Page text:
James Shore

Agile consultant, speaker, and author

  • @jamesshore

Portland, Oregon

Areas of Expertise:

  • agile
  • xp
  • scrum
  • test-driven development
  • object-oriented design
  • JavaScript
  • consulting
  • speaking
  • training

James Shore teaches, writes, and consults on Agile development processes. He led his first Agile team in 1999 and was an early adopter of Extreme Programming in 2000. Today, he focuses on helping people understand how all aspects of Agile, from technical, to business, to social, fit together to create successful software.

James is an inaugural recipient of the Agile Alliance's Gordon Pask Award for Contributions to Agile Practice and is co-author of The Art of Agile Development (O'Reilly, 2007). In 2012, InfoQ named him one of the "most influential people in Agile." He writes about software development on his "Art of Agile" blog at http://jamesshore.com and he hosts the screencast series "Let's Code: Test-Driven JavaScript" at http://letscodejavascript.com.

The Art of Agile Development The Art of Agile Development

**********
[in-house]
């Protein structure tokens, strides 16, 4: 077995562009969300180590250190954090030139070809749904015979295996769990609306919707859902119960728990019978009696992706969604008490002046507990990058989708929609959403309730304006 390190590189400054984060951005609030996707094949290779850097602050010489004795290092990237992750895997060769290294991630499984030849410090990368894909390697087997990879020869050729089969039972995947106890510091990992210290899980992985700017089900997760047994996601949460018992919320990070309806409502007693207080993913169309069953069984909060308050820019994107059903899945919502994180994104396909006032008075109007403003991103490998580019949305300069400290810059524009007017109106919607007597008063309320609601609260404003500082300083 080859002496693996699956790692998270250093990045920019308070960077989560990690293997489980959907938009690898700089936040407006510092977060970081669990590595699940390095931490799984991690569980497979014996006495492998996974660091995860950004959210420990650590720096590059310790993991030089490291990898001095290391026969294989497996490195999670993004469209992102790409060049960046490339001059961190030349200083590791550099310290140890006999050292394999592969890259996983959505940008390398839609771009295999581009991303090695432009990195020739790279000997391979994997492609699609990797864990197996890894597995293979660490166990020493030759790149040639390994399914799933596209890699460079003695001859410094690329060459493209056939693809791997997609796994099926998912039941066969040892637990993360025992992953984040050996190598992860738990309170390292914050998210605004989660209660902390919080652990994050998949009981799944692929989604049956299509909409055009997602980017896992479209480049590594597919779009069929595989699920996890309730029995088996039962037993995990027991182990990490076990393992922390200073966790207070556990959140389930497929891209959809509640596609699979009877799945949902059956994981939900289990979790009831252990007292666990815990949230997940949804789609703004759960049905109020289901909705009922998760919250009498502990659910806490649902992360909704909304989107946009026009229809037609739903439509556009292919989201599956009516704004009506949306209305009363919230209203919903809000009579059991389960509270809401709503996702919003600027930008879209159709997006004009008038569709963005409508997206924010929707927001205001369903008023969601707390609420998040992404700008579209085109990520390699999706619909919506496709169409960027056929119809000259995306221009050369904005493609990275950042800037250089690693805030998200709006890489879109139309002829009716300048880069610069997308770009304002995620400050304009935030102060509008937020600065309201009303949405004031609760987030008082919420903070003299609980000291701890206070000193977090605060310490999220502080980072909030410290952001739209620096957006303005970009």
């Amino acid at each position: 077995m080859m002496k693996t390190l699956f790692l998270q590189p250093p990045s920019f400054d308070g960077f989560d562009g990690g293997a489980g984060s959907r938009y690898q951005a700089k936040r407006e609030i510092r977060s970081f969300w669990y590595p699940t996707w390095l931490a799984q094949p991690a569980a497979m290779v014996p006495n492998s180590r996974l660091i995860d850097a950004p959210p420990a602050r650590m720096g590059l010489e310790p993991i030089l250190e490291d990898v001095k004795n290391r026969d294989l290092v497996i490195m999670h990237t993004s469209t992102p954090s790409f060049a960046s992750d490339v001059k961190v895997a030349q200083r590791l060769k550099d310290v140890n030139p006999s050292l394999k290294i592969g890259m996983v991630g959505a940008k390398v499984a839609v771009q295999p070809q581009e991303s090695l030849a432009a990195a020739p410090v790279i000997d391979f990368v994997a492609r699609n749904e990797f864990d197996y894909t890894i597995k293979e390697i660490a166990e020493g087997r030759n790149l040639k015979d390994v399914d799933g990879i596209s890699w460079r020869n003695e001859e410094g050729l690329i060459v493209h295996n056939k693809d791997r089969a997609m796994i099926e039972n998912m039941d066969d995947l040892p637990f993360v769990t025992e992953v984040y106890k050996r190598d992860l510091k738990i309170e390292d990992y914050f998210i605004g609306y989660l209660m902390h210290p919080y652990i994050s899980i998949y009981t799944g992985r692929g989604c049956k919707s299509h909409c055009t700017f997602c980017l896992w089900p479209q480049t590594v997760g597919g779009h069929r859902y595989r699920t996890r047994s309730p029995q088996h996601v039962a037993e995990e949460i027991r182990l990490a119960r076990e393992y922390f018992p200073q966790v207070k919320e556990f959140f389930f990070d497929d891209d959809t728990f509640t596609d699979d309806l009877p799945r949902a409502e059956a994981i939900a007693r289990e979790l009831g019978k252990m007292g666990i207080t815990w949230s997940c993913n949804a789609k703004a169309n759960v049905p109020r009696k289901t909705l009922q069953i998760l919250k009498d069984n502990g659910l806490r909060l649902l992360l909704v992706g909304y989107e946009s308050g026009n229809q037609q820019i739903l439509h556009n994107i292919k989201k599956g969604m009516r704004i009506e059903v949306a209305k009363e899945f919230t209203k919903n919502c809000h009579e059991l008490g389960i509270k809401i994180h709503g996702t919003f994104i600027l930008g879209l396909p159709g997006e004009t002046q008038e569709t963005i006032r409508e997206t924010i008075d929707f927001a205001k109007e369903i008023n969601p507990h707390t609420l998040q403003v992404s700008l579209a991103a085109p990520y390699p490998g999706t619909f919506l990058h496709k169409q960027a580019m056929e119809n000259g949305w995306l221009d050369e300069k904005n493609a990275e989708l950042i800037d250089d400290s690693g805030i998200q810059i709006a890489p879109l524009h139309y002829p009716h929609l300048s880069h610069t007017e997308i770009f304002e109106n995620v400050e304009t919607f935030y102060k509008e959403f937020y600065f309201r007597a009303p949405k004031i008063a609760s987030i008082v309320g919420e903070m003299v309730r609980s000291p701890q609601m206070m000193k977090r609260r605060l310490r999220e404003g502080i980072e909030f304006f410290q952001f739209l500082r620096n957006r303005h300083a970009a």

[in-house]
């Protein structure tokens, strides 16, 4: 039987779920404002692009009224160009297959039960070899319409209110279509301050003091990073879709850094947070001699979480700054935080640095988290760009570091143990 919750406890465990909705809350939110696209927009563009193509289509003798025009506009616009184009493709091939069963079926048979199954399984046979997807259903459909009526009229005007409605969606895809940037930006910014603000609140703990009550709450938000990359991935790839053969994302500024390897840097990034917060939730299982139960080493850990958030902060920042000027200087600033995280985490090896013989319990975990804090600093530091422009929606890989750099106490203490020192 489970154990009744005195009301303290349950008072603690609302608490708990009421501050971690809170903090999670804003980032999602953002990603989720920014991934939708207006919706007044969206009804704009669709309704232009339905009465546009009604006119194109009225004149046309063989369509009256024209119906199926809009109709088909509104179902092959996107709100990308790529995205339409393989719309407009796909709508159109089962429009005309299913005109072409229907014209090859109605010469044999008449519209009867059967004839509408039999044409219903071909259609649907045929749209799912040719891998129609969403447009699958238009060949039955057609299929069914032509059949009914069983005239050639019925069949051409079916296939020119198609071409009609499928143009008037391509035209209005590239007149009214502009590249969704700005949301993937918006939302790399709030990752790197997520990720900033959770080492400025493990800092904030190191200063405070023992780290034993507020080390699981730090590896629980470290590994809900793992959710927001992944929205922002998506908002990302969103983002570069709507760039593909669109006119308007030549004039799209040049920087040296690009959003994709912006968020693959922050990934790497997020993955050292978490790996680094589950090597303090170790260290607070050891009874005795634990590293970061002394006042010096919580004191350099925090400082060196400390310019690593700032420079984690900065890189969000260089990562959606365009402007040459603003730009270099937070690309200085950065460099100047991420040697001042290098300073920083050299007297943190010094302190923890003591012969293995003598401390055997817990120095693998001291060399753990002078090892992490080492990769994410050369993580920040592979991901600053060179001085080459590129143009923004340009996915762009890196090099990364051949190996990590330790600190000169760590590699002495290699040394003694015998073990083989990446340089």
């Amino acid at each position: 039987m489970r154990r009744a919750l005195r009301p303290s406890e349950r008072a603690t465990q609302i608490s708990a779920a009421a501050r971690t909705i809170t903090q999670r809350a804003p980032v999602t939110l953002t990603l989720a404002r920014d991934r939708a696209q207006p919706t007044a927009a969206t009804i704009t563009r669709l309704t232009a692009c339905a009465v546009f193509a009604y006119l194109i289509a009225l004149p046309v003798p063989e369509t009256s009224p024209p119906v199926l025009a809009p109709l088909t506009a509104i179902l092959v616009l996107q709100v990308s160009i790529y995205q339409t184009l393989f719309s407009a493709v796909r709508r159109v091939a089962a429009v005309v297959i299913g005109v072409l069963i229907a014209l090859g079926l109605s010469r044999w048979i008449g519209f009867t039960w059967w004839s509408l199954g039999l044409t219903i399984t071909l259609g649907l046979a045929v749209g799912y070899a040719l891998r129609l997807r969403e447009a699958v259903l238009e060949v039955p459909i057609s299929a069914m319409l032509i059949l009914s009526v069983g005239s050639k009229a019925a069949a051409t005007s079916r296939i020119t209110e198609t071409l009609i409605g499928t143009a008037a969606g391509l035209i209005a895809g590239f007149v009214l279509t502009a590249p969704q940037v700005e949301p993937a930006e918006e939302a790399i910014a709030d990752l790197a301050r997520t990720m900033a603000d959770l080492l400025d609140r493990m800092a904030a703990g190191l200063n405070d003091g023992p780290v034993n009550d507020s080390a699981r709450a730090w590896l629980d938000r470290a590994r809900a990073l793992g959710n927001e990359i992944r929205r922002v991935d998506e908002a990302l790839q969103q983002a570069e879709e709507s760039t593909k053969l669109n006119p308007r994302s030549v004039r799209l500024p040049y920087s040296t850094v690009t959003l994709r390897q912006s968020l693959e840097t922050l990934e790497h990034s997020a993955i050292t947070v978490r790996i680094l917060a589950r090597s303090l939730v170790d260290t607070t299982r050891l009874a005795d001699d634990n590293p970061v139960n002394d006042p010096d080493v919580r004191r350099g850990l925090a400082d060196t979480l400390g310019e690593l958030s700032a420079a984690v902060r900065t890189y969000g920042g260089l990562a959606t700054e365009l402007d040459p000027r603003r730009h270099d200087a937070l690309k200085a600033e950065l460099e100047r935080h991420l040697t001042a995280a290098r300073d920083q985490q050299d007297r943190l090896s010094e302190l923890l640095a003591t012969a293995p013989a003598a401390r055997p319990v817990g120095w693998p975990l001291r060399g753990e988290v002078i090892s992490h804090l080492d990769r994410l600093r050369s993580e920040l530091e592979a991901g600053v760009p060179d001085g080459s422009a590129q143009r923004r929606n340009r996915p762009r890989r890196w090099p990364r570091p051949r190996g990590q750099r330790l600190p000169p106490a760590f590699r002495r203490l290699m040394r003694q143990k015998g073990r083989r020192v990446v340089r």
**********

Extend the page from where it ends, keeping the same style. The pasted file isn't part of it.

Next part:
by chromatic , James Shore
October 2007
Print: $39.99
Ebook: $33.99

"This book is a treasure. Not only does it explain Agile Development clearly and entertainingly, but it is thoroughly grounded in how it pans out in real organisations. It also covers several business and software engineering issues which I didn't expect, such as unit testing techniques and process improvement."
--Roger Spooner, Edinburgh Perl Mongers

"The Art of Agile Development by James Shore and Shane Warden is the most definitive description of agile development that I have seen. It is ultimately very readable and very detailed. It's quite obvious that the authors put a lot of experience and research into developing this practical guide to agile development...[T]his is an exceptional book and I recommend it to anyone who wants to be a modern developer of quality software. "
--Tim Dugan, StickyMinds.com

"I can't think of a better XP practitioner-guide to date that conveys both the practices and principles of XP for novices and intermediate-level readers, and also goes beyond explaining them to provide quintessential insights, tips, contraindications, alternatives, and organizational strategies for how to overcome the many technical and organizational barriers that can stall an otherwise successful attempt adopting XP. "
--Brad Appleton, Agile Journal